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Bauman, Joel A; Feoli, Enrique; Romanelli, Pantaleo; Doyle, Werner K; Devinsky, Orrin; Weiner, Howard L
"Multistage epilepsy surgery: safety, efficacy, and utility of a novel approach in pediatric extratemporal epilepsy"
Neurosurgery 2008 Feb; 62 Suppl 2():489-505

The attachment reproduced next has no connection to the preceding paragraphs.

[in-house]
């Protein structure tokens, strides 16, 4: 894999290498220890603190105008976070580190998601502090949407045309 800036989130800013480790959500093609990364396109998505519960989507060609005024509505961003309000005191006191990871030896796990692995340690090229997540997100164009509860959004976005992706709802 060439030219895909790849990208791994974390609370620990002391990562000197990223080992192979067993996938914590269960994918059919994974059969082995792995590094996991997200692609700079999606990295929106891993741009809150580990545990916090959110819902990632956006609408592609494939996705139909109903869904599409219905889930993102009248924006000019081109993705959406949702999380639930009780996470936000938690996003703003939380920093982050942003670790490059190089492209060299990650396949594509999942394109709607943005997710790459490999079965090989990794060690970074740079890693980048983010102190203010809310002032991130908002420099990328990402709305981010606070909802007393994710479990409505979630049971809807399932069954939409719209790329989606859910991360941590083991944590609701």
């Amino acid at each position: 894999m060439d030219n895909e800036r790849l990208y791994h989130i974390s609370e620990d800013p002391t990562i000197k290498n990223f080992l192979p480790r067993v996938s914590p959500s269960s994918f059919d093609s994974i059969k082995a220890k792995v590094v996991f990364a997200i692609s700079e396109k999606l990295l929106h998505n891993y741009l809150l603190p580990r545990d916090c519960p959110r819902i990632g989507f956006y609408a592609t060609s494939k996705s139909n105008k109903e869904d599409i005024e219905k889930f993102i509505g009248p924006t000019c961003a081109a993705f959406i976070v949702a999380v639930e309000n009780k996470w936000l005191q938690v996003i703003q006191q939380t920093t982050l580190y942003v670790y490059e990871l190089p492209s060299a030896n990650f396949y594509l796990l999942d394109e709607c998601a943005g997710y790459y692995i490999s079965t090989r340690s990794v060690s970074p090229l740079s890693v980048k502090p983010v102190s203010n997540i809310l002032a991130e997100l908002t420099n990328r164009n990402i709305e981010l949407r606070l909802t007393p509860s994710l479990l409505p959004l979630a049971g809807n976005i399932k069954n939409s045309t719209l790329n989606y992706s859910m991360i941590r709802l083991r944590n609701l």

OBJECTIVE: To evaluate the safety, efficacy, and utility of a novel surgical strategy consisting of multiple (more than two) operative stages performed during the same hospital admission with subdural grid and strip electrodes in selected pediatric extratemporal epilepsy. METHODS: Subdural grid and strip electrodes were used for multistage chronic electroencephalographic monitoring in 15 pediatric patients (age, <19 yr) with refractory localization-related epilepsy and poor surgical prognostic factors. Initial resective surgery and/or multiple subpial transections were performed, followed by further monitoring and additional resection and/or multiple subpial transections. RESULTS: Mean patient age was 9.7 years. Mean duration of total invasive monitoring was 10.5 days (range, 8-14 d). The first monitoring period averaged 6.5 days, and the second averaged 3.9 days. Additional surgery was performed in 13 of 15 patients. Two patients who did not undergo additional surgery had a Class I outcome. Rationales for reinvestigation included incomplete localization, multifocality, and proximity to eloquent cortex. Complications were minimal, including two transfusions. There were no cases of wound infection, cerebral edema, hemorrhage, or major permanent neurological deficit. Minimum duration of follow-up was 31 months. Outcomes were 60% Engel Class I (9 of 15 patients), 27% Class III (4 of 15 patients), and 13% Class IV (2 of 15 patients). CONCLUSION: In a very select group of pediatric patients with poor surgical prognostic factors, the multistage approach can be beneficial. After failed epilepsy surgery, subsequent reoperation with additional intracranial investigation traditionally is used when a single residual focus is suspected. Our results, however, support the contention that multistage epilepsy surgery is safe, effective, and useful in a challenging and select pediatric population with extratemporal medically refractory epilepsy

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